When asking someone where they got their accessories, it might be surprising when they say the Whidbey General Hospital Auxiliary Gift Shop.
“It’s one of the best kept little shopping secrets,” said Michelle Suggs, hospital gift shop manager. “Every nook and cranny is filled here.”
The gift shop has always been run by volunteers, and the profits are collected by the WGH Auxiliary and used to help the hospital purchase equipment it needs. The funds raised have gone to help purchase the new Breast MRI scanner, and also improve the birth center.
“Everyone is a volunteer and has been for a long time,” Suggs said. “It’s a congenial, wonderful group of ladies.”
Suggs said the volunteers try their best to offer local items for customers to purchase in the shop. The store sells soaps and lotions from Oak Harbor Soap Company; books by the late Dorothy Neil, a longtime columnist for the Whidbey News-Times, cards by Patty Picco; and chocolates from Sweet Mona’s in Langley.
“We try to be a service to the community, and do what we can for local products,” Suggs said.
It’s not just artists or purveyors that supply the local wears.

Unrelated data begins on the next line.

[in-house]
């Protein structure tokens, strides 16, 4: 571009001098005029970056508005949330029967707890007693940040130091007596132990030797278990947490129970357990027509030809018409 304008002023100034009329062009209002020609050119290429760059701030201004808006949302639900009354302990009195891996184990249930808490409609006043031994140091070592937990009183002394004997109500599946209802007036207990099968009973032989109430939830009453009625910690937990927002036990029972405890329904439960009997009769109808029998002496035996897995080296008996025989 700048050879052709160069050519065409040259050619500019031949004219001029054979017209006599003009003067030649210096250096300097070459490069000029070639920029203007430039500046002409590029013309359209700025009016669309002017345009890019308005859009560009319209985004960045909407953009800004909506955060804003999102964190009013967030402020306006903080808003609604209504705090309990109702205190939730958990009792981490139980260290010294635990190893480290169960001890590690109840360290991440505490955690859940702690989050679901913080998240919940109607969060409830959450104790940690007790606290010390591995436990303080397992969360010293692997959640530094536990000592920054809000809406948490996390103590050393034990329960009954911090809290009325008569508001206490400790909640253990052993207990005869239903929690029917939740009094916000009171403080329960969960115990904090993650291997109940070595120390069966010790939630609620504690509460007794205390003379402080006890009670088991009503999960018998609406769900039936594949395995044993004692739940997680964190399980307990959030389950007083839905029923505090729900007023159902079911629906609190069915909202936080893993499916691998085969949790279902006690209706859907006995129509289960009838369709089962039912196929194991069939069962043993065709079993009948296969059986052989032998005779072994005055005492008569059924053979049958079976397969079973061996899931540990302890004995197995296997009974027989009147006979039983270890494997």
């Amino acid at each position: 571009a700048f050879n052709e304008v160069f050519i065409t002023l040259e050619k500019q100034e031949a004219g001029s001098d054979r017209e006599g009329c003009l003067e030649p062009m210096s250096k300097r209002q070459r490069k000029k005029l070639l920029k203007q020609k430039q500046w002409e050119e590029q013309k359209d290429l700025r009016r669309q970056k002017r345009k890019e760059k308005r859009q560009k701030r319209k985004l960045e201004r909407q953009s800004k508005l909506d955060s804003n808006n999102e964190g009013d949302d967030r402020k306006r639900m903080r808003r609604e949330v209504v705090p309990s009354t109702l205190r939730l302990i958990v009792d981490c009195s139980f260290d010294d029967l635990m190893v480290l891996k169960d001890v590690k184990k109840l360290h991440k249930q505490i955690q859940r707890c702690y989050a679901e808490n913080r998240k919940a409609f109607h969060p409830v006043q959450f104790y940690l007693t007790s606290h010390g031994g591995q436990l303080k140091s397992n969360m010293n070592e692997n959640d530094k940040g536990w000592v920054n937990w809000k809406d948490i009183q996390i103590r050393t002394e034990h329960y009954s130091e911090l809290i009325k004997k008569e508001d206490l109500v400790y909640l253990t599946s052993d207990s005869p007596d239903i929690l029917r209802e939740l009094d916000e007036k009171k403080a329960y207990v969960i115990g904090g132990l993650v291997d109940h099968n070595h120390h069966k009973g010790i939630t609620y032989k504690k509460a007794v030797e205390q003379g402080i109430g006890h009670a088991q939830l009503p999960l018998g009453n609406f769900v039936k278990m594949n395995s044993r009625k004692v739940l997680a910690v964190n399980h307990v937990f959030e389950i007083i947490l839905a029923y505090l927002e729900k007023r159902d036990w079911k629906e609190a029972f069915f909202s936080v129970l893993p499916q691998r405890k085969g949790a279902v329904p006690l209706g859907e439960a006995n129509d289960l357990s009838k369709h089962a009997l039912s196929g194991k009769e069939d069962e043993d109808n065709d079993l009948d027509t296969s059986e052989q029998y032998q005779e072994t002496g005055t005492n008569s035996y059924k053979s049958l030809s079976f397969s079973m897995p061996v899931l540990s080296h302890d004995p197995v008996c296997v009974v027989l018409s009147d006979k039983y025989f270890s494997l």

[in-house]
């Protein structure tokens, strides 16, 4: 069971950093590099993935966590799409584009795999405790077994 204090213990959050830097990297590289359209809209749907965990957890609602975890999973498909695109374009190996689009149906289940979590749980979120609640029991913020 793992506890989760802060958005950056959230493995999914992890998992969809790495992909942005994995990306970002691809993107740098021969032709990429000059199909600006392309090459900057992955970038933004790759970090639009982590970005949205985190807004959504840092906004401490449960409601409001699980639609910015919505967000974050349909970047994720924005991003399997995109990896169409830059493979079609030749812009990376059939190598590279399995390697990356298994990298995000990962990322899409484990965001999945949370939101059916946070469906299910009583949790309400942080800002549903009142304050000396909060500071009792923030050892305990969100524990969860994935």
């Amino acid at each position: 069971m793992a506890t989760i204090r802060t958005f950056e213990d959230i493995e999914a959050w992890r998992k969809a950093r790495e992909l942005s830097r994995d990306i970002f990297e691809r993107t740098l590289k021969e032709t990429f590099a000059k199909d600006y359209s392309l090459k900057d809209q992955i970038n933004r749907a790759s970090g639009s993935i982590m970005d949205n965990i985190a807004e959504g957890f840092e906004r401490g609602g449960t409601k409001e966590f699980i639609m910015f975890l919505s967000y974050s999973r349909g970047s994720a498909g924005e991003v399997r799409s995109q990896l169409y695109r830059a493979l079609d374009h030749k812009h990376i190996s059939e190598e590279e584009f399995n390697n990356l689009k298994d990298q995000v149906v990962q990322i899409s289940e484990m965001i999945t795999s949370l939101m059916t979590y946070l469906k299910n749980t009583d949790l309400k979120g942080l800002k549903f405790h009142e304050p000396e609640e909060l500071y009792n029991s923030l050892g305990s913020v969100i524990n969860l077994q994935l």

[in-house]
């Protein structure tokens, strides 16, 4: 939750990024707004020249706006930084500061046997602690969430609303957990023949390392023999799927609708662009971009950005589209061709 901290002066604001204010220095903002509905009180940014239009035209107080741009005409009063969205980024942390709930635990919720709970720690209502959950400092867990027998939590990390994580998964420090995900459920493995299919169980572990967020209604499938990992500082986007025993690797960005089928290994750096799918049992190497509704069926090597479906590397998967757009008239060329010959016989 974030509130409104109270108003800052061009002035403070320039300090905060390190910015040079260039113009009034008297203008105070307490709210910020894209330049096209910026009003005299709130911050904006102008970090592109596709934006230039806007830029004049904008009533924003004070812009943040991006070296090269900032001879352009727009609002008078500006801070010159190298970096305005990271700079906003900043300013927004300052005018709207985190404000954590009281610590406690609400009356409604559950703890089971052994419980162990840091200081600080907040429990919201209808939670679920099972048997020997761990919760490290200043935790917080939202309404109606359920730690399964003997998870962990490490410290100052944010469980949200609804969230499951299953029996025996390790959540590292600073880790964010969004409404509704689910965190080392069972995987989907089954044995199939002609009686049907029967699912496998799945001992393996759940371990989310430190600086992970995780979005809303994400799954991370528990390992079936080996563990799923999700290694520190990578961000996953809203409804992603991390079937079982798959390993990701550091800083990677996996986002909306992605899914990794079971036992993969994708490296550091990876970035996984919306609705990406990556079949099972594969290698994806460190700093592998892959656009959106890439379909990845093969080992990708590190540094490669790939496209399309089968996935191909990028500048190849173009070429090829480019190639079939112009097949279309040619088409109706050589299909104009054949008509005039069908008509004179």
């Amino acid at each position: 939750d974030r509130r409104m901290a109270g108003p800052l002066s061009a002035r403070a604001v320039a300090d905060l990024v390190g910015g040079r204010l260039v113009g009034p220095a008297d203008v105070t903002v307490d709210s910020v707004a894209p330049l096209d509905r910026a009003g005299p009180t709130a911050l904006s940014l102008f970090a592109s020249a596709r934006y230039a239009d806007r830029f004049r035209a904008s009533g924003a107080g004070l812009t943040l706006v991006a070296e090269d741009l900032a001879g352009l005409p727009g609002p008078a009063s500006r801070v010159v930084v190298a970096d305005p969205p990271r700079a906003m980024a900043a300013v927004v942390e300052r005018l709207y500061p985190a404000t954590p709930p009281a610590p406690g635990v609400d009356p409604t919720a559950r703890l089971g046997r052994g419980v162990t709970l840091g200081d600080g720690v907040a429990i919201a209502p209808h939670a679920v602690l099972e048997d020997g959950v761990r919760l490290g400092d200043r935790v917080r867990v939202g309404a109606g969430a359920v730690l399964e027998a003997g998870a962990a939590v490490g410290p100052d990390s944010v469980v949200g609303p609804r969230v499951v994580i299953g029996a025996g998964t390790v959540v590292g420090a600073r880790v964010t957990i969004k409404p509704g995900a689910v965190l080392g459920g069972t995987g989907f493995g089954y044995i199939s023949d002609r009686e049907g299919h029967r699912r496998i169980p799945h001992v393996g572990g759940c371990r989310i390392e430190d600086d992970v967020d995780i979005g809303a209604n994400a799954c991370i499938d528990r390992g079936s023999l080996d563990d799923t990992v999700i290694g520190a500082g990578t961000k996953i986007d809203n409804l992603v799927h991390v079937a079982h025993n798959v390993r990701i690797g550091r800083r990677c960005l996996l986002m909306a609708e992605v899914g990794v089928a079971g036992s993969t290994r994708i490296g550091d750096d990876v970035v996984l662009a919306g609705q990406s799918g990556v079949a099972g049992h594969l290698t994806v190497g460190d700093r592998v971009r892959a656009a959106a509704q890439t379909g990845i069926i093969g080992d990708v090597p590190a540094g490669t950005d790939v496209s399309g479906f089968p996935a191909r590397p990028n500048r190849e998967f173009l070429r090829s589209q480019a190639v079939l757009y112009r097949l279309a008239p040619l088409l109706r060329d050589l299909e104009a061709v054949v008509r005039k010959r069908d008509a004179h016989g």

Community members also donate their talents to the shop. One gentlemen in Coupeville makes wooden toys for the shop. Currently they have one of the toy airplanes he constructed. Others donated knitted items, such as baby hats and sweaters.
Most of the most loyal customers to the gift shop are the employees, Suggs said. Many shop there for snacks or for gifts. A few patients or those visiting do stop in as well, she said.
Over the years, they’ve experimented with different products to see what would fit well in their shop.
“Little by little we’ve branched out and we’re getting a little braver,” Suggs said.
Suggs said they are planning on increasing hours for the holiday season.
Currently, the shop is open 10 a.m. to 4 p.m. Monday through Friday, with the exception of Tuesdays and Thursdays, when the store remains open until 8 p.m.
About 14 volunteers help out at the gift shop and average four to six hours a week, Suggs said.
“You’re not getting paid, so you got to love what you’re doing,” Suggs said.